Only a statistician or an economist could love the December Consumer Price Index.
No matter where you look in the release for the December quarter’s CPI, released by the Australian Bureau of Statistics, there were winners and losers.
In fact, the early reactions to the figures told the usual story: rate rise looms, CPI rises more than expected (well, big deal, 0.5% vs. economists’ forecasts of 0.4%).
Winners however could be found in that the headline rate of inflation in the quarter halved to 0.5% from 1.0% in the September quarter. Losers because the annual rate of the CPI jumped to 2.1% from the 1.3% annual rate in the 12 months to September.
And why did the annual rate rise in the December quarter? Because the December quarter of 2008 saw inflation fall 0.3% as the impact of the credit crunch and falling oil prices outweighed the impact of the higher dollar. That dropped out of the comparison for the December 2009 quarter.
But the annual rate fell from 3.7% in the December, 2008 quarter, to 2.1% in the three months to last December, and safely inside the Reserve Bank’s target range of 2%-to 3% over time.
We all know that’s the so-called headline rate: the rate the RBA looks at are the weighted median and the trimmed mean, and the rates of price pressures in those measures remain well outside the RBA’s range.
The Weighted Mean rose at an annual 3.6% (down from 3.7% in the year to September, while the annual Trimmed Mean was unchanged at 3.2%. But on a quarter to quarter bases, the Trimmed Mean eased to 0.6%, from 0.8%, while the Weighted Mean eased to 0.7%, from 0.8%, which was slightly better news.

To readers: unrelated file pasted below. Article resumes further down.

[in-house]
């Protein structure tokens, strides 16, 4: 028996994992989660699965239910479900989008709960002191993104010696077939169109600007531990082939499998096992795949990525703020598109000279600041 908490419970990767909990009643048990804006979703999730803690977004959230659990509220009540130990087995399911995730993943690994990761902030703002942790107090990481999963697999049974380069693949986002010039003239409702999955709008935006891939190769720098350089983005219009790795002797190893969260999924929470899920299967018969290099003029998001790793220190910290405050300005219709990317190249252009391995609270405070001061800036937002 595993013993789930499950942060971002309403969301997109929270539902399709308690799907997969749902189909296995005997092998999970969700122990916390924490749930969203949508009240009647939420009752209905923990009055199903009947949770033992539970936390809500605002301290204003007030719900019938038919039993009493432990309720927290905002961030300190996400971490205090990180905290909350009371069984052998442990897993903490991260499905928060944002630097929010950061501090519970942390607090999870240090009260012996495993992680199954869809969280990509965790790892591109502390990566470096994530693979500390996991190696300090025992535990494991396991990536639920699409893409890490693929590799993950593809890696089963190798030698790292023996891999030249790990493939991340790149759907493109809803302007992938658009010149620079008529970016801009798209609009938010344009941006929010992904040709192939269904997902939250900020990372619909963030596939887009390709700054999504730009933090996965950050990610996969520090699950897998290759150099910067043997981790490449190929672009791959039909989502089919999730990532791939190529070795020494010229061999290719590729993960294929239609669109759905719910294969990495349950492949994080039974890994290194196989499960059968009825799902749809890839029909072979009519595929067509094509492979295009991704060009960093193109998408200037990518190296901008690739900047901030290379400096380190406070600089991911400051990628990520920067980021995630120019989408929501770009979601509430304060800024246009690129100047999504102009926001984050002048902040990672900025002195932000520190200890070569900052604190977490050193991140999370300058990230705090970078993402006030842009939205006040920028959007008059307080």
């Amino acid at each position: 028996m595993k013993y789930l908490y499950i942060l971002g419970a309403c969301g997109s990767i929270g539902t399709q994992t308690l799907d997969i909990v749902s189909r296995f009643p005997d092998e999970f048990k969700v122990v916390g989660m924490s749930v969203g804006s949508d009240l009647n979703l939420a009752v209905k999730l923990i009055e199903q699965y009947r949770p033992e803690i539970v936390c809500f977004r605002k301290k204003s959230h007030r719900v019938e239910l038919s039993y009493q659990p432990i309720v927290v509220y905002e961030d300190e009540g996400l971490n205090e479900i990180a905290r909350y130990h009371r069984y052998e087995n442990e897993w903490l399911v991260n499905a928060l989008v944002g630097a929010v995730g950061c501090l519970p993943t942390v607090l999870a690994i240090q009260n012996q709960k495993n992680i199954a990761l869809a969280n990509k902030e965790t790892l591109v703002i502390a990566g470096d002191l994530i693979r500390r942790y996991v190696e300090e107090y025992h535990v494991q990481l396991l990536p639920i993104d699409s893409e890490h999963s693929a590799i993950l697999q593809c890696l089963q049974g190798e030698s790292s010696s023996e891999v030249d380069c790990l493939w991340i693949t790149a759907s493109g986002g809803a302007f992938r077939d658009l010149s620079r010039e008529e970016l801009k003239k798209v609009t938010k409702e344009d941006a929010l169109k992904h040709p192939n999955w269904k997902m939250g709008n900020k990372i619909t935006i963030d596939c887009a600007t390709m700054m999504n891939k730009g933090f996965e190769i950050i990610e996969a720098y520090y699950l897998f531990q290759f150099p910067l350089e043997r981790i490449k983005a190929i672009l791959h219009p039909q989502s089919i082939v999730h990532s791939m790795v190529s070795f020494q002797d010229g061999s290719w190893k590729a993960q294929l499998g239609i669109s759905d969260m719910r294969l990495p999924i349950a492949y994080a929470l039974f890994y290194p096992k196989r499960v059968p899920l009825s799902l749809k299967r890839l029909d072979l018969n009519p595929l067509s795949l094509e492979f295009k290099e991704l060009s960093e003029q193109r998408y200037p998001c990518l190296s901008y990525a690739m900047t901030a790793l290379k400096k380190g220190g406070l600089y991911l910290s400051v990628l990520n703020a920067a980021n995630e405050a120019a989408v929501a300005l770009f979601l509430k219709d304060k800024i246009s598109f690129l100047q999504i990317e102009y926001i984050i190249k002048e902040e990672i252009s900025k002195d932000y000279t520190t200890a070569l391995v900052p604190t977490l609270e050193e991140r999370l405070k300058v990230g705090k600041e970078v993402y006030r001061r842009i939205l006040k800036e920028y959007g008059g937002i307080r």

But as any economist or analyst and they will tell you that the RBA just love their own measures, which have been computed with greater underlying certainty than the headline rate.
Now the fact that there was a small improvement in the RBA’s own measures won’t stop a rate rise next Tuesday. It’s about what the central bank has been tipping now in its post meeting commentaries.
So what drove the headline rate in the latest quarter? The ABS said the “most significant price rises this quarter were for fruit (+15.9%), domestic holiday travel and accommodation (+6.6%), house purchase (+1.0%), rents (+1.0%) and beer (+2.1%)” while the “most significant offsetting price falls were automotive fuel (-2.8%), audio, visual and computing equipment (-7.1%) and pharmaceuticals (-5.3%).”
Based on our every day lives, higher costs of food like fruit hurt, as do higher housing costs (where higher state government charges for water etc play a role). Beer costs rose because of the lingering impact of excise increases and moves by Fosters and Lion Nathan to sneak up some beer prices. But the Christmas ham and bacon were cheaper in the December quarter.
Car costs fell because (mainly of lower petrol prices. Lower prices from the January 1 tariff cut should show up in the current first half of this year’s CPI). Pharmaceuticals fell and while they are essential, they don’t feed and clothe you. The ABS said: